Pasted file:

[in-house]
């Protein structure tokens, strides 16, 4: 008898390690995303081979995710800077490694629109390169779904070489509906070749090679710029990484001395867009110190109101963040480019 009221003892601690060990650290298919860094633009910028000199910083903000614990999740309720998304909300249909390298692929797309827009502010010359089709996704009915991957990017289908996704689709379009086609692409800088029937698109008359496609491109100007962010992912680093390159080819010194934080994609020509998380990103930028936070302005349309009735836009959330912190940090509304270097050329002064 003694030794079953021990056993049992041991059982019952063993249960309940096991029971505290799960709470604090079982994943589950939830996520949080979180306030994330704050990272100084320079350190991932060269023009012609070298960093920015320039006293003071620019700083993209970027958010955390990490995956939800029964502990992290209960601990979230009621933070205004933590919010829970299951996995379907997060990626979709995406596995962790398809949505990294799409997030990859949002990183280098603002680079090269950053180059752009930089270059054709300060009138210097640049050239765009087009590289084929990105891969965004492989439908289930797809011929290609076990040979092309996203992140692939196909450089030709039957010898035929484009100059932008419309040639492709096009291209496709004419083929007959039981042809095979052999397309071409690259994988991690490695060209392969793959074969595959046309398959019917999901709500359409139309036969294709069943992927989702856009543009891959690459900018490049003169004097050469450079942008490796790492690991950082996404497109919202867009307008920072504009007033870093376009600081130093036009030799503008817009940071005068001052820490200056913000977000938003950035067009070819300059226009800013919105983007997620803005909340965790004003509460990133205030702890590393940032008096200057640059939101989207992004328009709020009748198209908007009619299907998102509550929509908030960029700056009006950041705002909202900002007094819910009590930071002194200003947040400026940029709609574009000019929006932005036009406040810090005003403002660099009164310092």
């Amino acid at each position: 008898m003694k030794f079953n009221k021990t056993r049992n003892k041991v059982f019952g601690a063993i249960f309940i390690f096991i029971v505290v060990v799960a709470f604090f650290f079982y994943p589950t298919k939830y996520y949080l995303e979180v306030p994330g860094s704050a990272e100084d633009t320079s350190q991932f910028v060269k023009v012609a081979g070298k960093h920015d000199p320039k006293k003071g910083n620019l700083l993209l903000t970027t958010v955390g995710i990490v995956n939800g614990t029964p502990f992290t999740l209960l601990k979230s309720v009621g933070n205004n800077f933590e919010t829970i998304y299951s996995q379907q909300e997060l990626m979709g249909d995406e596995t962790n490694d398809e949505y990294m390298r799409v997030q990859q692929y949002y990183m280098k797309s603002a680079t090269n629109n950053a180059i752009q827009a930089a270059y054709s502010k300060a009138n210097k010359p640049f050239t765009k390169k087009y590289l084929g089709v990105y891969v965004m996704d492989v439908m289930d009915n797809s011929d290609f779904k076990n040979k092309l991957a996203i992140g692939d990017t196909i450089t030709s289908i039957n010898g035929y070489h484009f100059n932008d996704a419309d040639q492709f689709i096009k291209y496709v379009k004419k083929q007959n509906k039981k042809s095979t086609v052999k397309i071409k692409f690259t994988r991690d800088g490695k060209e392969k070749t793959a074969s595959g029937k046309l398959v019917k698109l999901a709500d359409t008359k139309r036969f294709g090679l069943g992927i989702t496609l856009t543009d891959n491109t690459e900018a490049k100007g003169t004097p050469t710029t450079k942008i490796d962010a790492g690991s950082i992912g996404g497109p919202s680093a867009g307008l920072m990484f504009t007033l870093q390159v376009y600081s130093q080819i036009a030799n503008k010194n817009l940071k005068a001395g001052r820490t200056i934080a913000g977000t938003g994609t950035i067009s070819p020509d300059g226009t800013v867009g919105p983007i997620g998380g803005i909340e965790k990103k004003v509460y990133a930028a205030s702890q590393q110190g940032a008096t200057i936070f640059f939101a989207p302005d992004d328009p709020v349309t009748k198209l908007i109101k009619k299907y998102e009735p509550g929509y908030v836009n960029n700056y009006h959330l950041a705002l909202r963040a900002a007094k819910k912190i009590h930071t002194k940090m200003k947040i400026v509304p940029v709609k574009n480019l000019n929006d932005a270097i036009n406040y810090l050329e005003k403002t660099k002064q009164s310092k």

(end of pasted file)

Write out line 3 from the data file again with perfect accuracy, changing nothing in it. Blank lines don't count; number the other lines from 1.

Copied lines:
């Amino acid at each position: 008898m003694k030794f079953n009221k021990t056993r049992n003892k041991v059982f019952g601690a063993i249960f309940i390690f096991i029971v505290v060990v799960a709470f604090f650290f079982y994943p589950t298919k939830y996520y949080l995303e979180v306030p994330g860094s704050a990272e100084d633009t320079s350190q991932f910028v060269k023009v012609a081979g070298k960093h920015d000199p320039k006293k003071g910083n620019l700083l993209l903000t970027t958010v955390g995710i990490v995956n939800g614990t029964p502990f992290t999740l209960l601990k979230s309720v009621g933070n205004n800077f933590e919010t829970i998304y299951s996995q379907q909300e997060l990626m979709g249909d995406e596995t962790n490694d398809e949505y990294m390298r799409v997030q990859q692929y949002y990183m280098k797309s603002a680079t090269n629109n950053a180059i752009q827009a930089a270059y054709s502010k300060a009138n210097k010359p640049f050239t765009k390169k087009y590289l084929g089709v990105y891969v965004m996704d492989v439908m289930d009915n797809s011929d290609f779904k076990n040979k092309l991957a996203i992140g692939d990017t196909i450089t030709s289908i039957n010898g035929y070489h484009f100059n932008d996704a419309d040639q492709f689709i096009k291209y496709v379009k004419k083929q007959n509906k039981k042809s095979t086609v052999k397309i071409k692409f690259t994988r991690d800088g490695k060209e392969k070749t793959a074969s595959g029937k046309l398959v019917k698109l999901a709500d359409t008359k139309r036969f294709g090679l069943g992927i989702t496609l856009t543009d891959n491109t690459e900018a490049k100007g003169t004097p050469t710029t450079k942008i490796d962010a790492g690991s950082i992912g996404g497109p919202s680093a867009g307008l920072m990484f504009t007033l870093q390159v376009y600081s130093q080819i036009a030799n503008k010194n817009l940071k005068a001395g001052r820490t200056i934080a913000g977000t938003g994609t950035i067009s070819p020509d300059g226009t800013v867009g919105p983007i997620g998380g803005i909340e965790k990103k004003v509460y990133a930028a205030s702890q590393q110190g940032a008096t200057i936070f640059f939101a989207p302005d992004d328009p709020v349309t009748k198209l908007i109101k009619k299907y998102e009735p509550g929509y908030v836009n960029n700056y009006h959330l950041a705002l909202r963040a900002a007094k819910k912190i009590h930071t002194k940090m200003k947040i400026v509304p940029v709609k574009n480019l000019n929006d932005a270097i036009n406040y810090l050329e005003k403002t660099k002064q009164s310092k």